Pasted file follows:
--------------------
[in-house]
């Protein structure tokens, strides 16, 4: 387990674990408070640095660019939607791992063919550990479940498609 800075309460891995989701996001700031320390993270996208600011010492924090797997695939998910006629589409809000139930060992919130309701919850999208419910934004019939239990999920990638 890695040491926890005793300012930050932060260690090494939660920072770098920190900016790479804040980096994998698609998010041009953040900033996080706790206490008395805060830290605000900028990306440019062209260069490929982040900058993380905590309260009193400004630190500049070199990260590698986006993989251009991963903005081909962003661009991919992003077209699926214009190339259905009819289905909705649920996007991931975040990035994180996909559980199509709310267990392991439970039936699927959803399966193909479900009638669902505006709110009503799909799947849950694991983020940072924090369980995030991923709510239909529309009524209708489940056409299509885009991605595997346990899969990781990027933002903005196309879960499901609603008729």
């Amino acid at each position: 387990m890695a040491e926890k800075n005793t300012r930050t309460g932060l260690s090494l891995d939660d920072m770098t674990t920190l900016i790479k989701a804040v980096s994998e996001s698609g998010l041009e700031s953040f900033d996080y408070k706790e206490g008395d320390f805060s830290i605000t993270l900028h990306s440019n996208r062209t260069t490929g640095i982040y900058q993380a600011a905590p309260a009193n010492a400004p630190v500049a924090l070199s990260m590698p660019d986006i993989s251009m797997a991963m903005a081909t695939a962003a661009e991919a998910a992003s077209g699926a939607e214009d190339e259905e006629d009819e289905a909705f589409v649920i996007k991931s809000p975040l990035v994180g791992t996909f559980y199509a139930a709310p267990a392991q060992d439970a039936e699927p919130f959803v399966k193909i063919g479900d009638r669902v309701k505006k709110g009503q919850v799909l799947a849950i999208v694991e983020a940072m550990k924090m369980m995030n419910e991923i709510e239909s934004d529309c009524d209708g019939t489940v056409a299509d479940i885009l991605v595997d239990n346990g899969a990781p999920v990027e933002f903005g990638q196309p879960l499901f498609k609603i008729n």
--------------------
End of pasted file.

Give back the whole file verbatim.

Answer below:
[in-house]
């Protein structure tokens, strides 16, 4: 387990674990408070640095660019939607791992063919550990479940498609 800075309460891995989701996001700031320390993270996208600011010492924090797997695939998910006629589409809000139930060992919130309701919850999208419910934004019939239990999920990638 890695040491926890005793300012930050932060260690090494939660920072770098920190900016790479804040980096994998698609998010041009953040900033996080706790206490008395805060830290605000900028990306440019062209260069490929982040900058993380905590309260009193400004630190500049070199990260590698986006993989251009991963903005081909962003661009991919992003077209699926214009190339259905009819289905909705649920996007991931975040990035994180996909559980199509709310267990392991439970039936699927959803399966193909479900009638669902505006709110009503799909799947849950694991983020940072924090369980995030991923709510239909529309009524209708489940056409299509885009991605595997346990899969990781990027933002903005196309879960499901609603008729």
């Amino acid at each position: 387990m890695a040491e926890k800075n005793t300012r930050t309460g932060l260690s090494l891995d939660d920072m770098t674990t920190l900016i790479k989701a804040v980096s994998e996001s698609g998010l041009e700031s953040f900033d996080y408070k706790e206490g008395d320390f805060s830290i605000t993270l900028h990306s440019n996208r062209t260069t490929g640095i982040y900058q993380a600011a905590p309260a009193n010492a400004p630190v500049a924090l070199s990260m590698p660019d986006i993989s251009m797997a991963m903005a081909t695939a962003a661009e991919a998910a992003s077209g699926a939607e214009d190339e259905e006629d009819e289905a909705f589409v649920i996007k991931s809000p975040l990035v994180g791992t996909f559980y199509a139930a709310p267990a392991q060992d439970a039936e699927p919130f959803v399966k193909i063919g479900d009638r669902v309701k505006k709110g009503q919850v799909l799947a849950i999208v694991e983020a940072m550990k924090m369980m995030n419910e991923i709510e239909s934004d529309c009524d209708g019939t489940v056409a299509d479940i885009l991605v595997d239990n346990g899969a990781p999920v990027e933002f903005g990638q196309p879960l499901f498609k609603i008729n």